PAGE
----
The Biden administration unveiled a sweeping plan to slash greenhouse gas emissions from the nation’s power industry on Thursday, one of the biggest steps so far in its effort to decarbonise the American economy to fight climate change.
The proposal would limit the amount of carbon dioxide that power plants, which are the source of more than a quarter of U.S. emissions, can send into the atmosphere, putting the industry on a years-long course to install billions of dollars of new equipment or shut down.
Environmental groups and scientists have long argued that such steps are crucial to curb global warming, but fossil-fuel-producing states argue that they represent government overreach and threaten to destabilise the electric grid.
The Environmental Protection Agency projects the plan would cut carbon emissions from coal plants and new gas plants by 617 million tonnes between 2028 and 2042. That’s around 44m tonnes a year, about the same as the nation of Denmark pumps out.
CCS or hydrogen
The proposal sets standards that would push companies to install carbon capture equipment that can siphon the carbon dioxide from a power plant’s smokestack before it reaches the atmosphere, or use super-low-emissions hydrogen as a fuel.
“EPA’s proposal relies on proven, readily available technologies to limit carbon pollution and seizes the momentum already underway in the power sector to move toward a cleaner future,” Administrator Michael Regan said in a statement.
Regan is to announce more details of the proposal in a youth-focused speech at the University of Maryland later on Thursday.
White House climate adviser Ali Zaidi told reporters the proposal will keep the U.S. on track to meet its goal to achieve net-zero power sector emissions by 2035.
“When you look at what is in the rule and what is proposed we are absolutely in line with the president’s goal,” he said.
The proposal, more than 18 months in the making, reflects constraints imposed on the EPA by the Supreme Court, which ruled last year that the agency cannot impose a system-wide shift from fossil fuels to renewable energy, but can regulate plants by setting technology-based standards applied on-site.
An effort by the administration of Democratic former President Barack Obama in 2015 to broadly slash power industry emissions was hung up by legal challenges and eventually repealed in 2019 under the administration of Republican President Donald Trump.
West Virginia Attorney General Patrick Morrisey, who led the legal challenge against the previous EPA carbon rule, said in a statement that his state will “be ready once again to lead the charge in the fight against federal overreach.”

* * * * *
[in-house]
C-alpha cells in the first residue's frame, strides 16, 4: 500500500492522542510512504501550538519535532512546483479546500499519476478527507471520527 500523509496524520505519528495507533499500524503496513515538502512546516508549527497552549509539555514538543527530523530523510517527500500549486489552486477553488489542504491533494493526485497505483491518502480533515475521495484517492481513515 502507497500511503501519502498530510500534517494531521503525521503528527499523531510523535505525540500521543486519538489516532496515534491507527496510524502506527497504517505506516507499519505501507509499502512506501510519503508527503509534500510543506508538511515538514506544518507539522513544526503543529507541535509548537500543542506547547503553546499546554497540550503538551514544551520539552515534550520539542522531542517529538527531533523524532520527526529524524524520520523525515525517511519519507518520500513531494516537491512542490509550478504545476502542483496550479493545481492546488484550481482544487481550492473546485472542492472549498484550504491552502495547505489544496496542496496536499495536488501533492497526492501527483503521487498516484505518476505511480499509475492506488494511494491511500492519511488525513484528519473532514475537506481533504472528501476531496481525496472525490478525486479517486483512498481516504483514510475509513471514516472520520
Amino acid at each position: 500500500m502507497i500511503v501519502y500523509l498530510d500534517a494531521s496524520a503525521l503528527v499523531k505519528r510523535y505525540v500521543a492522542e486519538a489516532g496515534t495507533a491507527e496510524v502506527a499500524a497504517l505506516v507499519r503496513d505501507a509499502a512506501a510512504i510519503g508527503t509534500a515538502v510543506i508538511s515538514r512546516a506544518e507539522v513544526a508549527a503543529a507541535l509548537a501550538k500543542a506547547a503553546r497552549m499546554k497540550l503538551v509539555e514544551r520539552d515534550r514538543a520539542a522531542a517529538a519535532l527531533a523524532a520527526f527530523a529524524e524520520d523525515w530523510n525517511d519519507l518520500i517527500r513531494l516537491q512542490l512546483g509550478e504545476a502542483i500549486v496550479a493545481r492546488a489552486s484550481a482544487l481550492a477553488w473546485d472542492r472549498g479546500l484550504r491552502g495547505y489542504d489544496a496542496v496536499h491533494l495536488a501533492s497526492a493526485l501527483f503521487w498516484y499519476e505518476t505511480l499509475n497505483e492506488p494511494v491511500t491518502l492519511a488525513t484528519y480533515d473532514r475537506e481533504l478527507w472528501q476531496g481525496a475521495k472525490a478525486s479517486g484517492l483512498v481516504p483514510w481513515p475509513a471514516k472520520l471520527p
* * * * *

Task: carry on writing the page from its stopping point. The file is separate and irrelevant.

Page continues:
Industry push back
Investor-owned utility group Edison Electric Institute said it has been in close consultation with the EPA to ensure that the agency is flexible with compliance deadlines and recognizes the role of natural gas in cleaning up the sector.
Gas is a fossil fuel and the International Energy Agency has said that, if global warming is to be held to 1.5C, the amount of electricity produced with gas should peak around 2030 and fall dramatically by 2040. No new gas production projects are compatible with the strongest target of the Paris Agreement, it says.
“We will assess EPA’s proposed new regulations through the lens of whether they align with our priorities and support our ability to provide customers with the reliable clean energy they need at an affordable cost,” EEI President Tom Kuhn said.
The proposal is subject to the regulatory rule-making process, including a public comment period. The final rule will have to reflect the public comments, although Congress has already authorized the EPA to craft the rule. It will likely take about a year for the rule to be finalized.
The EPA anticipates the proposal will cost the power industry over $10 billion, while yielding health and climate benefits of around $85 billion.
It said the Inflation Reduction Act, President Joe Biden’s signature climate bill, will offer billions of dollars in tax incentives and credits that will bring down costs for deployment of CCS and green hydrogen, justifying its decision to base new standards on those technologies.
According to the proposal, new and existing large natural gas plants will be expected to install CCS that removes 90% of their carbon emissions by 2035, or alternatively to co-fire with 30% hydrogen by 2032 and 96% hydrogen by 2038.
New gas-fired “peaker plants,” used as backup generation, would face less stringent standards.
For existing coal plants – whose numbers have been declining in recent years – the EPA will take into account their planned lifespan. Coal plants that run past 2040, for example, will be required to install CCS technology starting in 2030, while those shutting between 2035 and 2040 would be required to co-fire with 40% gas by 2030.
Regan said the EPA is planning to see some early retirements of older plants as a result of the proposals, but said the impact on electricity prices will be “negligible.”
Environmental groups welcomed the proposal, saying it has been crafted carefully to weather legal fights.
“After two failed attempts to regulate the power sector’s tremendous carbon pollution load, EPA finally gets it just right with this proposal,” said Jay Duffy, litigation director for the Clean Air Task Force.